- speech too pompous for an occasion; pretentious words.
- Obsolete. cotton or other material used to stuff garments; padding.
- Obsolete. bombastic.
Origin of bombast
Examples from the Web for bombast
In the midst of all her bombast, I suddenly saw her as the sad, lonely old woman she was.Oswald’s Mother Was a Thoroughly Disagreeable Piece of Work
November 17, 2013
Bombast was trumping originality and critics were at the end of their ropes with it.A ‘Wicked’ Decade: How a Critically Trashed Musical Became a Long-Running Smash
October 30, 2013
A few weeks later the target of his bombast had been expanded to all mental health patients.Amnesty International U.K. Board Chairman Resigns Over Crude Jokes
August 14, 2013
He was to be Iran's moderate president, reflecting public sentiment to avoid the bombast of the erstwhile Ahmadinejad.VIDEO: What Do Israelis Wish For Iranians?
August 5, 2013
The line captures the intriguing paradox that is West, a mélange of petulance, bombast, unintentional—or intentional?Praise ‘Yeezus’: Kanye West’s New Album Is an Eclectic Tour de Force
June 15, 2013
The more I see of them the more I get tired of their bombast and their empty talk.A Girl of the Commune
George Alfred Henty
This German-creed sweeps the earth with all the bombast of a war-mad Kaiser.The Sequel
George A. Taylor
The bombast and ignorance shown in some of these is very amusing.Diary in America, Series Two
Frederick Marryat (AKA Captain Marryat)
After all, what is is, and neither falsehood nor bombast will alter it.The German War
Arthur Conan Doyle
Its boyishness and immaturity, its stiffness and bombast, are perceptible on every page.Tobias Smollett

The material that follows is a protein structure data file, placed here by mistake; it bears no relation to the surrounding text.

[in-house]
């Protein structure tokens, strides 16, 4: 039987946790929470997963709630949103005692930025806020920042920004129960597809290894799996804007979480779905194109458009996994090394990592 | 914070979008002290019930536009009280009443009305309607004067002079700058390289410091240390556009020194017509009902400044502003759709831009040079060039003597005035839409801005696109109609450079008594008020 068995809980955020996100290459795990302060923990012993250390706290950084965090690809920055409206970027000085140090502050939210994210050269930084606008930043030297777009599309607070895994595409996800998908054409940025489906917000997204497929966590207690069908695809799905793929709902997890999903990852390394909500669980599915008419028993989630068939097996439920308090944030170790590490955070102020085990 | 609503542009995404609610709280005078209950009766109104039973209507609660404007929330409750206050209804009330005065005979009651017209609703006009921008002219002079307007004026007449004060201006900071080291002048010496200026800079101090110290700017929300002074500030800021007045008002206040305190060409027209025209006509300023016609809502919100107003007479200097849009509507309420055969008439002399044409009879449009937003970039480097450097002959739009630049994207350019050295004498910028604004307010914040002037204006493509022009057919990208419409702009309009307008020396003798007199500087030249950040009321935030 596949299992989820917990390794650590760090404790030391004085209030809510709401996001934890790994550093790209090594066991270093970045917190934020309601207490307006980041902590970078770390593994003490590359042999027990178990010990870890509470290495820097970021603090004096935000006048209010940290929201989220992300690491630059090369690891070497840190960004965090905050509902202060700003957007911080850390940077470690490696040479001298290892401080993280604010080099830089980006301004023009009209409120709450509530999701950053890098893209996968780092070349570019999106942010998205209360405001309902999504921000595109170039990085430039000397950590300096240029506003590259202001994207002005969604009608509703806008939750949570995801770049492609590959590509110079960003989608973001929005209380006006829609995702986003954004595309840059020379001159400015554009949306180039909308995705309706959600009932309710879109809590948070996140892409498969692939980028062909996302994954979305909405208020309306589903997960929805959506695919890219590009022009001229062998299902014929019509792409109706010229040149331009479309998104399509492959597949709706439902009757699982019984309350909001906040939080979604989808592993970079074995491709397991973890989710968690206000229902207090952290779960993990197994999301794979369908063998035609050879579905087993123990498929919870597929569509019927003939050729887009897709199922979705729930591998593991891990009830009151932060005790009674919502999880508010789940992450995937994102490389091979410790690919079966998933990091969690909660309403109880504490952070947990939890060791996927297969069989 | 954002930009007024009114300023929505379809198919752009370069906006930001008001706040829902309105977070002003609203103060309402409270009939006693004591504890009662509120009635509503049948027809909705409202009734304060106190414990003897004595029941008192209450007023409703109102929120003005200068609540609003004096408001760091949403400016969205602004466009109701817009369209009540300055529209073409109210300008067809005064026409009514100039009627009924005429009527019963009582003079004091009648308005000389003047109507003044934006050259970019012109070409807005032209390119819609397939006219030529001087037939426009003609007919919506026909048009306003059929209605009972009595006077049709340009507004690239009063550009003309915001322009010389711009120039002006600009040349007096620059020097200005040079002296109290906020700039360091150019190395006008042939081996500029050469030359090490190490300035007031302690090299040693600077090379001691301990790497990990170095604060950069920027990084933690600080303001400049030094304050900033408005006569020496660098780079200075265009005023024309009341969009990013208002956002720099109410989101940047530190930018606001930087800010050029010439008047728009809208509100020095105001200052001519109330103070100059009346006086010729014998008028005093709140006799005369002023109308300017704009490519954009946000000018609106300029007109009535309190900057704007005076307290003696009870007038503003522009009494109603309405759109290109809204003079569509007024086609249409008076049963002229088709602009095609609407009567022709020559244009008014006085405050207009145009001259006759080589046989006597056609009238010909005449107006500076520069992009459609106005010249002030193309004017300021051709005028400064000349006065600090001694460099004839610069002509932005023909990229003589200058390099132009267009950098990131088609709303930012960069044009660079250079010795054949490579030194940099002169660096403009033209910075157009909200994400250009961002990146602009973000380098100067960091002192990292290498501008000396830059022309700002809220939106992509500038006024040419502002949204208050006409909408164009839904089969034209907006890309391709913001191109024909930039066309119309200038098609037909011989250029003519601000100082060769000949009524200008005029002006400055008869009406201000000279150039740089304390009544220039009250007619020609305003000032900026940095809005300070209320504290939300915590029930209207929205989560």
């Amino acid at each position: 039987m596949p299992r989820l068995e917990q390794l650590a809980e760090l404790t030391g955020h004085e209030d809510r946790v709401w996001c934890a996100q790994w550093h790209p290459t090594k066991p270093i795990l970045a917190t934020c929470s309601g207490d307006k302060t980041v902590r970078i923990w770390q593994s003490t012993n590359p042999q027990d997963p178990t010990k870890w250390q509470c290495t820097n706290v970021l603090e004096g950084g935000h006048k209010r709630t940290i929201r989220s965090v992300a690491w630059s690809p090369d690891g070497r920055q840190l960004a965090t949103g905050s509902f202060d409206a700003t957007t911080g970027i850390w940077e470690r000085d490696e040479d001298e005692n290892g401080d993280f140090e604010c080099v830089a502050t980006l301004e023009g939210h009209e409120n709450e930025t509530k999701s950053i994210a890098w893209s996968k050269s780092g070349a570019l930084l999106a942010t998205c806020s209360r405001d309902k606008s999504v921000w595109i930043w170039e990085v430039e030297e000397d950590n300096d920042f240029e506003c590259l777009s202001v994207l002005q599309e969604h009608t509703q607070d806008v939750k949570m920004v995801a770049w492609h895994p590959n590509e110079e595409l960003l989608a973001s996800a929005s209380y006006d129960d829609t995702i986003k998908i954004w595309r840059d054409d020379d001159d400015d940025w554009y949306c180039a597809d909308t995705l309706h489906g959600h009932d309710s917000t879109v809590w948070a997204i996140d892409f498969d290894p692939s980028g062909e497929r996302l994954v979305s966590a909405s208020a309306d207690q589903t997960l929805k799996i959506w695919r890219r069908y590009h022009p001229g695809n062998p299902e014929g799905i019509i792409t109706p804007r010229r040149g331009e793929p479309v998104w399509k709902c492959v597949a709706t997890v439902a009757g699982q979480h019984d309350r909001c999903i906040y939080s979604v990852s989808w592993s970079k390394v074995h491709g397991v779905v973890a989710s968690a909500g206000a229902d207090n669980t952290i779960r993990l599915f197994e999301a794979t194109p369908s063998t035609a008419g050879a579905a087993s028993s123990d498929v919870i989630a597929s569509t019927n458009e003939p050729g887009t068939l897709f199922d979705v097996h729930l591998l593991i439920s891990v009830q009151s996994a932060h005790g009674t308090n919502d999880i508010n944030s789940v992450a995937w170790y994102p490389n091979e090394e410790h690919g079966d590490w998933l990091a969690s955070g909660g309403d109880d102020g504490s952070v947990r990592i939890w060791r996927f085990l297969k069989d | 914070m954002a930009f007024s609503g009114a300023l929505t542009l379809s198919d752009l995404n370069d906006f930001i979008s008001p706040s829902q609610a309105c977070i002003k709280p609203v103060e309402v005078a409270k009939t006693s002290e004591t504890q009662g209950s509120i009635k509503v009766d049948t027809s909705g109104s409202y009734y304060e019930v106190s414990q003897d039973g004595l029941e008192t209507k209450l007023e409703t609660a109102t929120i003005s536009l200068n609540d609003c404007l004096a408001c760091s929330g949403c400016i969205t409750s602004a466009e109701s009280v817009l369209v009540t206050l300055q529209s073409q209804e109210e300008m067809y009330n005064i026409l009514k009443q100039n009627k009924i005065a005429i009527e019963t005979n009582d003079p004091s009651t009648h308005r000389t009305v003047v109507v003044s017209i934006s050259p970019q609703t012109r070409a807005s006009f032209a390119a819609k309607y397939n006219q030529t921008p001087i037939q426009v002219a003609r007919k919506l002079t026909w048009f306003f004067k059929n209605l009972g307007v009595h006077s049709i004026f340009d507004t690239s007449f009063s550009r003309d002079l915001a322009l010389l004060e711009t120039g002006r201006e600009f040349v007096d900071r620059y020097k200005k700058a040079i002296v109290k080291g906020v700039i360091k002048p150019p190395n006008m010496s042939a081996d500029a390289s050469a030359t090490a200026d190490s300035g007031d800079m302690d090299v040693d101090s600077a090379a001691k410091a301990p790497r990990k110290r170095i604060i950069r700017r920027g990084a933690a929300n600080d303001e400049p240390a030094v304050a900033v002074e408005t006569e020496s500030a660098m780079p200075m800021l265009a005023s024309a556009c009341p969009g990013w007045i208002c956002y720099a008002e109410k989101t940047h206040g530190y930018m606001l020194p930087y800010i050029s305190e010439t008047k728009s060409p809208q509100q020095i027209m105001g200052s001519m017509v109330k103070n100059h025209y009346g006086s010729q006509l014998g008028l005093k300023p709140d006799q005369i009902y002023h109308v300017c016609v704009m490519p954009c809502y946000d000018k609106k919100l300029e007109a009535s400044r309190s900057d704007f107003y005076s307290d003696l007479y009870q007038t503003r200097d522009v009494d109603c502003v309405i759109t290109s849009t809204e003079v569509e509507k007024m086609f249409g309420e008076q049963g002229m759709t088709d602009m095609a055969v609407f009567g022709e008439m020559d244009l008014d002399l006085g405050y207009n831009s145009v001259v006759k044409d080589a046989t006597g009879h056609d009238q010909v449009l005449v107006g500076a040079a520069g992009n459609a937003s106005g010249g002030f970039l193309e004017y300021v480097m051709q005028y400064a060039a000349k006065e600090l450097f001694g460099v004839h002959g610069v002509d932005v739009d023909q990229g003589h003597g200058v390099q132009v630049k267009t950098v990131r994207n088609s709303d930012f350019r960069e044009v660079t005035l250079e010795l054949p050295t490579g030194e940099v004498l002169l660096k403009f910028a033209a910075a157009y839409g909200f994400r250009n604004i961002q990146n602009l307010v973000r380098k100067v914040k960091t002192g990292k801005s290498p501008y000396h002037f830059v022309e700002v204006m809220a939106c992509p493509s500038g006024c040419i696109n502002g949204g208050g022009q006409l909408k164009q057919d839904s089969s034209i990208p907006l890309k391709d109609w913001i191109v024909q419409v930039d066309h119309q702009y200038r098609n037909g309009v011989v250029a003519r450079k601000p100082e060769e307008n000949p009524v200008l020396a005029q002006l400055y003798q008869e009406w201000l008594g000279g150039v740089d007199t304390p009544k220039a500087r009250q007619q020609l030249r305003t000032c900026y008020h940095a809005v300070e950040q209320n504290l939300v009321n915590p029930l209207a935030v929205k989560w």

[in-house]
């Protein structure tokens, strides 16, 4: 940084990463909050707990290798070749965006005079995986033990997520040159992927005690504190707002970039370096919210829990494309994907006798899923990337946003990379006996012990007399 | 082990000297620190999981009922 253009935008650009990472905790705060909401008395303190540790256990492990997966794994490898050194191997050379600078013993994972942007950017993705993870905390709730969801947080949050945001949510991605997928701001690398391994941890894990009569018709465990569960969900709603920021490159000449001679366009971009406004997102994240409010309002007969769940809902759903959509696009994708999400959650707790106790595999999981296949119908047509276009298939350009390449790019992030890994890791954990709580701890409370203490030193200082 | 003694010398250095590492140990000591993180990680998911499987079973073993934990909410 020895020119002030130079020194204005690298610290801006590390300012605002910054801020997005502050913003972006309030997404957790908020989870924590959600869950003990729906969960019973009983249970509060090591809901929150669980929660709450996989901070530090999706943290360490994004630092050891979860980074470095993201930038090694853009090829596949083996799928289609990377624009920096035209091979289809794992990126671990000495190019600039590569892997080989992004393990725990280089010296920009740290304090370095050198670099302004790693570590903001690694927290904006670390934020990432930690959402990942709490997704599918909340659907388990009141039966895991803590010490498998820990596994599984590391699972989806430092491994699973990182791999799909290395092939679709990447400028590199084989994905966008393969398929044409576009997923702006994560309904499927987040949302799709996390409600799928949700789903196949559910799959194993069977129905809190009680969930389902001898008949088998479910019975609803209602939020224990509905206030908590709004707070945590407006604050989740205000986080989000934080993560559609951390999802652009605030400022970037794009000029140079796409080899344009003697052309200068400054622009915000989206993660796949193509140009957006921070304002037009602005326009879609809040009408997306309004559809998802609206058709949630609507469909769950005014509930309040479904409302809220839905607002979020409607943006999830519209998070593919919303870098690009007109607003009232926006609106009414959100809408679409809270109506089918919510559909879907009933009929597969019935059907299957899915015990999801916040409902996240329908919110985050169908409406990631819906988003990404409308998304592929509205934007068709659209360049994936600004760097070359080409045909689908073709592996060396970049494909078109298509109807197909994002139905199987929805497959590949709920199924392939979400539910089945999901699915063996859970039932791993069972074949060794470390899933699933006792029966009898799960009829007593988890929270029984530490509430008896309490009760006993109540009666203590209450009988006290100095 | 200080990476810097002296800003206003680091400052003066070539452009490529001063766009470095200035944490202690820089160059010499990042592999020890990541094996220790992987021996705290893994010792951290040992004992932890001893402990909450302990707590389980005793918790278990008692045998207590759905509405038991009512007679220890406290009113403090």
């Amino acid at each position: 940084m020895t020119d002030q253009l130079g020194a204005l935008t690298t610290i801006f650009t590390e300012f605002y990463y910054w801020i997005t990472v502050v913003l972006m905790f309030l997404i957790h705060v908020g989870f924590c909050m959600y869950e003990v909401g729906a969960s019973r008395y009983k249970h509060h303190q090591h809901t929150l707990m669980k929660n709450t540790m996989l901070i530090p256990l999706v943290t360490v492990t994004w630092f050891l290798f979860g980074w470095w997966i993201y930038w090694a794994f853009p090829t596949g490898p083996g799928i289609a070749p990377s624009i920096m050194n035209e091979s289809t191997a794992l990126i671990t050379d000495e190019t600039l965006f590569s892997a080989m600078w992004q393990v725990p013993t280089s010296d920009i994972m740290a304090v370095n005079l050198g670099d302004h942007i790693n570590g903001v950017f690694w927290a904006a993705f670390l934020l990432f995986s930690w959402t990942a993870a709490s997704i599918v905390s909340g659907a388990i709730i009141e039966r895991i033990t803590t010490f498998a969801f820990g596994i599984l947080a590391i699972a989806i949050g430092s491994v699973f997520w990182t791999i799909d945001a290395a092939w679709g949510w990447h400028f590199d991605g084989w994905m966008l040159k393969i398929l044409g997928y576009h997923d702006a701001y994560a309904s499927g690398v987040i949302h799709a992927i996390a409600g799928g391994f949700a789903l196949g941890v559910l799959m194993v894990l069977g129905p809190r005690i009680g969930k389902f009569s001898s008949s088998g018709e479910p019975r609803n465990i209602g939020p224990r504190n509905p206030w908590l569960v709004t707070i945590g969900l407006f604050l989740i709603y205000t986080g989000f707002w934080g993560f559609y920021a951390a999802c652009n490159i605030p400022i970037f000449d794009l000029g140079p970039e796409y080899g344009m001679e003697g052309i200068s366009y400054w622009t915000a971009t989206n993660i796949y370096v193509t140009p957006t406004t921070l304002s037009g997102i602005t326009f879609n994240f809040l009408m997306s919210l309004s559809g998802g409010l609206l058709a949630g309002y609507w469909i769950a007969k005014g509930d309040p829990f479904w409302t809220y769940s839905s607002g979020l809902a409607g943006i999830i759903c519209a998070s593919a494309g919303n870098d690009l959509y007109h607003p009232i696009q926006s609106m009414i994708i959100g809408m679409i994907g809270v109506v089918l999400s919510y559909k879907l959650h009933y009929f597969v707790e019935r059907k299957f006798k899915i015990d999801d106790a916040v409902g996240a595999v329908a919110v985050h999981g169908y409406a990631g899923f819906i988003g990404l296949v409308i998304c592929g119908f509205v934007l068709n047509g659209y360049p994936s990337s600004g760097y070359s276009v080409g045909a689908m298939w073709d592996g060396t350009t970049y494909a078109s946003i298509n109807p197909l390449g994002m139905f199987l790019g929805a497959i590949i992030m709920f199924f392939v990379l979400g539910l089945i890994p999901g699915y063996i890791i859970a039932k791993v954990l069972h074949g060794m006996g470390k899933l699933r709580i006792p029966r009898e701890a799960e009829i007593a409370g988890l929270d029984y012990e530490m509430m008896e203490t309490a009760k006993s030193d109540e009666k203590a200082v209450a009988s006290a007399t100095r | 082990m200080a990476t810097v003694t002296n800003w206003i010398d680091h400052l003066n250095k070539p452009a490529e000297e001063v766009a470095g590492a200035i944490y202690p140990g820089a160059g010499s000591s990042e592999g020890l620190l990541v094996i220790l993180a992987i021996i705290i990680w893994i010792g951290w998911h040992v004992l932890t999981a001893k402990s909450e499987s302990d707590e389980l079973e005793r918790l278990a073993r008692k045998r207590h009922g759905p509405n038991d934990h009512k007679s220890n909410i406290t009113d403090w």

- pompous and grandiloquent language
- obsolete material used for padding
Word Origin and History for bombast
1560s, "cotton padding," corrupted from earlier bombace (1550s), from Old French bombace "cotton, cotton wadding," from Late Latin bombacem, accusative of bombax "cotton, 'linteorum aut aliae quaevis quisquiliae,' " a corruption and transferred use of Latin bombyx "silk," from Greek bombyx "silk, silkworm" (which also came to mean "cotton" in Medieval Greek), from some oriental word, perhaps related to Iranian pambak (modern panba) or Armenian bambok, perhaps ultimately from a PIE root meaning "to twist, wind." From stuffing and padding for clothes or upholstery, meaning extended to "pompous, empty speech" (1580s).
Also from the same source are Swedish bomull, Danish bomuld "cotton," and, via Turkish forms, Modern Greek mpampaki, Rumanian bumbac, Serbo-Croatian pamuk. German baumwolle "cotton" is probably from the Latin word but altered by folk-etymology to look like "tree wool." Polish bawełna, Lithuanian bovelna are partial translations from German.